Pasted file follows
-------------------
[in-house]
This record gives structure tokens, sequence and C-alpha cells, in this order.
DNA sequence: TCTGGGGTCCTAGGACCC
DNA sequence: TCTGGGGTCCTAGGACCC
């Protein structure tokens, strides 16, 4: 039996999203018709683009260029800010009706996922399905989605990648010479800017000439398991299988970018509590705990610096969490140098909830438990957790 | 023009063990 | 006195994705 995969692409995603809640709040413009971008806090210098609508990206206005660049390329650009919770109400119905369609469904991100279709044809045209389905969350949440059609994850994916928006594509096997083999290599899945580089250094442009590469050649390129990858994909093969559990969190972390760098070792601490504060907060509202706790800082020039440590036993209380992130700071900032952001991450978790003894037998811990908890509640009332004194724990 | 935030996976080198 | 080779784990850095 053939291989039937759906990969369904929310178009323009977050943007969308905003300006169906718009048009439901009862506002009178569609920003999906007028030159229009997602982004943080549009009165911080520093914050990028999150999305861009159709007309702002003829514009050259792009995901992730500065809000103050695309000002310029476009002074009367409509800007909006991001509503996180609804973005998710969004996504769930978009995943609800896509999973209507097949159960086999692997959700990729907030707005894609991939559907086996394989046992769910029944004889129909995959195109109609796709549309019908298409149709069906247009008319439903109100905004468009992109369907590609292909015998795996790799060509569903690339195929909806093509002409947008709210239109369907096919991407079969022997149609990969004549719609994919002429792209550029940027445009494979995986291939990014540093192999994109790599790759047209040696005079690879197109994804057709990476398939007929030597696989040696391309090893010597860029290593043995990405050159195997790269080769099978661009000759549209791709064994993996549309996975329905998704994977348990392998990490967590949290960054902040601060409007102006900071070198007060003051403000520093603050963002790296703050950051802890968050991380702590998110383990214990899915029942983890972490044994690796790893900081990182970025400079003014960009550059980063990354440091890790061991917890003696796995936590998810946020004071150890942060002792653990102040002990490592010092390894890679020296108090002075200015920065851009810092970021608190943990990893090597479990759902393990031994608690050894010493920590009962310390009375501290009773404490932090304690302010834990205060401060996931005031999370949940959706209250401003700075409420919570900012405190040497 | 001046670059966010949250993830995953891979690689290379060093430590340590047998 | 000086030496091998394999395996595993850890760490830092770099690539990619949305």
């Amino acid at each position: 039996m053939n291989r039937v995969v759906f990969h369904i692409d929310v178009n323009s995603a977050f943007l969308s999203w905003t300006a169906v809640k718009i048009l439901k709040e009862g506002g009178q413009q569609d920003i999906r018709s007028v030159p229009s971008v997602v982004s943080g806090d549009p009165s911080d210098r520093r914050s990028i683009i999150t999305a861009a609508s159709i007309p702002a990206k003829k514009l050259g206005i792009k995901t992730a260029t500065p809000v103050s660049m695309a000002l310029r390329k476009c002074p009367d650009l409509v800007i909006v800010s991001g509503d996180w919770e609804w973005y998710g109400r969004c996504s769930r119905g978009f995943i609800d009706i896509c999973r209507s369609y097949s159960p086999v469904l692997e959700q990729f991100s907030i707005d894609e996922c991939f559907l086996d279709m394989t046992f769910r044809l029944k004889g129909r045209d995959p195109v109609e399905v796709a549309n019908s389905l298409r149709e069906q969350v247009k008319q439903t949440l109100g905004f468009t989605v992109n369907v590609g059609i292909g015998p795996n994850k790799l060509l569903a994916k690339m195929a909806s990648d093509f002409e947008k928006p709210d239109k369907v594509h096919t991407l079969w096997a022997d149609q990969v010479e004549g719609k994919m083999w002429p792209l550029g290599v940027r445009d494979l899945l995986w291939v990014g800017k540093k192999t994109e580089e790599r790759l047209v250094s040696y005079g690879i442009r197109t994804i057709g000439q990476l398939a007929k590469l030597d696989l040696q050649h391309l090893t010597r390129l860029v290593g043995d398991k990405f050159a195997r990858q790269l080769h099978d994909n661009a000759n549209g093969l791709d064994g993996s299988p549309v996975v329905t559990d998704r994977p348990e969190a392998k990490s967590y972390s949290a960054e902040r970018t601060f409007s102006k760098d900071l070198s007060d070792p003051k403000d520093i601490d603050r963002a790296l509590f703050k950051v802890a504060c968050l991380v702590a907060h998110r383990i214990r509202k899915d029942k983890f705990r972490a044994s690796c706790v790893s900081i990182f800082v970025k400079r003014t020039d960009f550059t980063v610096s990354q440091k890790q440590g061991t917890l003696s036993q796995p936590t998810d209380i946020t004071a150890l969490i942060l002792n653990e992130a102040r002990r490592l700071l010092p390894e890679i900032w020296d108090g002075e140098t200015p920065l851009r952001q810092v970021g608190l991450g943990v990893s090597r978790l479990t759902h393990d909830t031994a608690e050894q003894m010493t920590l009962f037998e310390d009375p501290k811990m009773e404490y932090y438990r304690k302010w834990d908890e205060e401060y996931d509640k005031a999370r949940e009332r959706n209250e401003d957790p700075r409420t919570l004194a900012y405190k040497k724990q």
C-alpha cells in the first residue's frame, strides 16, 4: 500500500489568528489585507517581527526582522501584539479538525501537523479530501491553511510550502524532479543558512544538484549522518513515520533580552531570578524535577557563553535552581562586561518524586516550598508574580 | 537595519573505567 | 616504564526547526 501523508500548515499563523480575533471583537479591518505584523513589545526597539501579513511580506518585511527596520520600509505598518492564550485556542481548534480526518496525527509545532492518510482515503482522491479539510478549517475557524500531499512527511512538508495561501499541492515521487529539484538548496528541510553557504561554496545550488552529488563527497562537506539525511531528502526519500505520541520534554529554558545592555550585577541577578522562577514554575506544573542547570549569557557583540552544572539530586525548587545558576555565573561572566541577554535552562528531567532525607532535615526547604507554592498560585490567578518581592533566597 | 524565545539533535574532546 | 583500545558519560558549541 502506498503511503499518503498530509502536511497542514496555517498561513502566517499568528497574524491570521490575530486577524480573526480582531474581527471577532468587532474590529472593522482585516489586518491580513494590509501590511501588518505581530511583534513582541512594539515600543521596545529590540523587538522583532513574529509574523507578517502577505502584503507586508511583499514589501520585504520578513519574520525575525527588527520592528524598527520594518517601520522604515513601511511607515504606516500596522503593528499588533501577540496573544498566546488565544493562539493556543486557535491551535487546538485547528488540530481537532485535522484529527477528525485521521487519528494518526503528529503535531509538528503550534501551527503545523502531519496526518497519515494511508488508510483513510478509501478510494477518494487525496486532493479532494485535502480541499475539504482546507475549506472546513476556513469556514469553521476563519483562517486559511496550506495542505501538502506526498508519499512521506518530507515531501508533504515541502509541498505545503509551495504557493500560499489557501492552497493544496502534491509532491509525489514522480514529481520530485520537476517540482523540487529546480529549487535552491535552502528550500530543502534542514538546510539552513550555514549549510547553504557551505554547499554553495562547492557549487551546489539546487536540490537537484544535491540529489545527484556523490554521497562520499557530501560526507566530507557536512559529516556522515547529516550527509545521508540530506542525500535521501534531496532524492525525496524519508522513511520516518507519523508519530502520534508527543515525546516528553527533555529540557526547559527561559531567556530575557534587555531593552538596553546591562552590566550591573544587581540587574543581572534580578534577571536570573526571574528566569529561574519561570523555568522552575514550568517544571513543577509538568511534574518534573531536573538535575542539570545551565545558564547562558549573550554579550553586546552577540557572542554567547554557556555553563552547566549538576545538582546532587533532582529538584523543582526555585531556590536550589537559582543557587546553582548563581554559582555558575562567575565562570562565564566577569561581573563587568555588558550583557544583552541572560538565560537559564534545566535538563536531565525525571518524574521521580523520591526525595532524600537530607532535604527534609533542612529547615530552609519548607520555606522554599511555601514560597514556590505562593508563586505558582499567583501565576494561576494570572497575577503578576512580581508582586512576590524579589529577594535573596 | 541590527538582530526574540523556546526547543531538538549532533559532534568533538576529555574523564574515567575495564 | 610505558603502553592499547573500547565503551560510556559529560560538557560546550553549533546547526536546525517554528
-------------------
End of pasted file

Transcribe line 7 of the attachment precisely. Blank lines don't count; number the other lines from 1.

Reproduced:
C-alpha cells in the first residue's frame, strides 16, 4: 500500500489568528489585507517581527526582522501584539479538525501537523479530501491553511510550502524532479543558512544538484549522518513515520533580552531570578524535577557563553535552581562586561518524586516550598508574580 | 537595519573505567 | 616504564526547526 501523508500548515499563523480575533471583537479591518505584523513589545526597539501579513511580506518585511527596520520600509505598518492564550485556542481548534480526518496525527509545532492518510482515503482522491479539510478549517475557524500531499512527511512538508495561501499541492515521487529539484538548496528541510553557504561554496545550488552529488563527497562537506539525511531528502526519500505520541520534554529554558545592555550585577541577578522562577514554575506544573542547570549569557557583540552544572539530586525548587545558576555565573561572566541577554535552562528531567532525607532535615526547604507554592498560585490567578518581592533566597 | 524565545539533535574532546 | 583500545558519560558549541 502506498503511503499518503498530509502536511497542514496555517498561513502566517499568528497574524491570521490575530486577524480573526480582531474581527471577532468587532474590529472593522482585516489586518491580513494590509501590511501588518505581530511583534513582541512594539515600543521596545529590540523587538522583532513574529509574523507578517502577505502584503507586508511583499514589501520585504520578513519574520525575525527588527520592528524598527520594518517601520522604515513601511511607515504606516500596522503593528499588533501577540496573544498566546488565544493562539493556543486557535491551535487546538485547528488540530481537532485535522484529527477528525485521521487519528494518526503528529503535531509538528503550534501551527503545523502531519496526518497519515494511508488508510483513510478509501478510494477518494487525496486532493479532494485535502480541499475539504482546507475549506472546513476556513469556514469553521476563519483562517486559511496550506495542505501538502506526498508519499512521506518530507515531501508533504515541502509541498505545503509551495504557493500560499489557501492552497493544496502534491509532491509525489514522480514529481520530485520537476517540482523540487529546480529549487535552491535552502528550500530543502534542514538546510539552513550555514549549510547553504557551505554547499554553495562547492557549487551546489539546487536540490537537484544535491540529489545527484556523490554521497562520499557530501560526507566530507557536512559529516556522515547529516550527509545521508540530506542525500535521501534531496532524492525525496524519508522513511520516518507519523508519530502520534508527543515525546516528553527533555529540557526547559527561559531567556530575557534587555531593552538596553546591562552590566550591573544587581540587574543581572534580578534577571536570573526571574528566569529561574519561570523555568522552575514550568517544571513543577509538568511534574518534573531536573538535575542539570545551565545558564547562558549573550554579550553586546552577540557572542554567547554557556555553563552547566549538576545538582546532587533532582529538584523543582526555585531556590536550589537559582543557587546553582548563581554559582555558575562567575565562570562565564566577569561581573563587568555588558550583557544583552541572560538565560537559564534545566535538563536531565525525571518524574521521580523520591526525595532524600537530607532535604527534609533542612529547615530552609519548607520555606522554599511555601514560597514556590505562593508563586505558582499567583501565576494561576494570572497575577503578576512580581508582586512576590524579589529577594535573596 | 541590527538582530526574540523556546526547543531538538549532533559532534568533538576529555574523564574515567575495564 | 610505558603502553592499547573500547565503551560510556559529560560538557560546550553549533546547526536546525517554528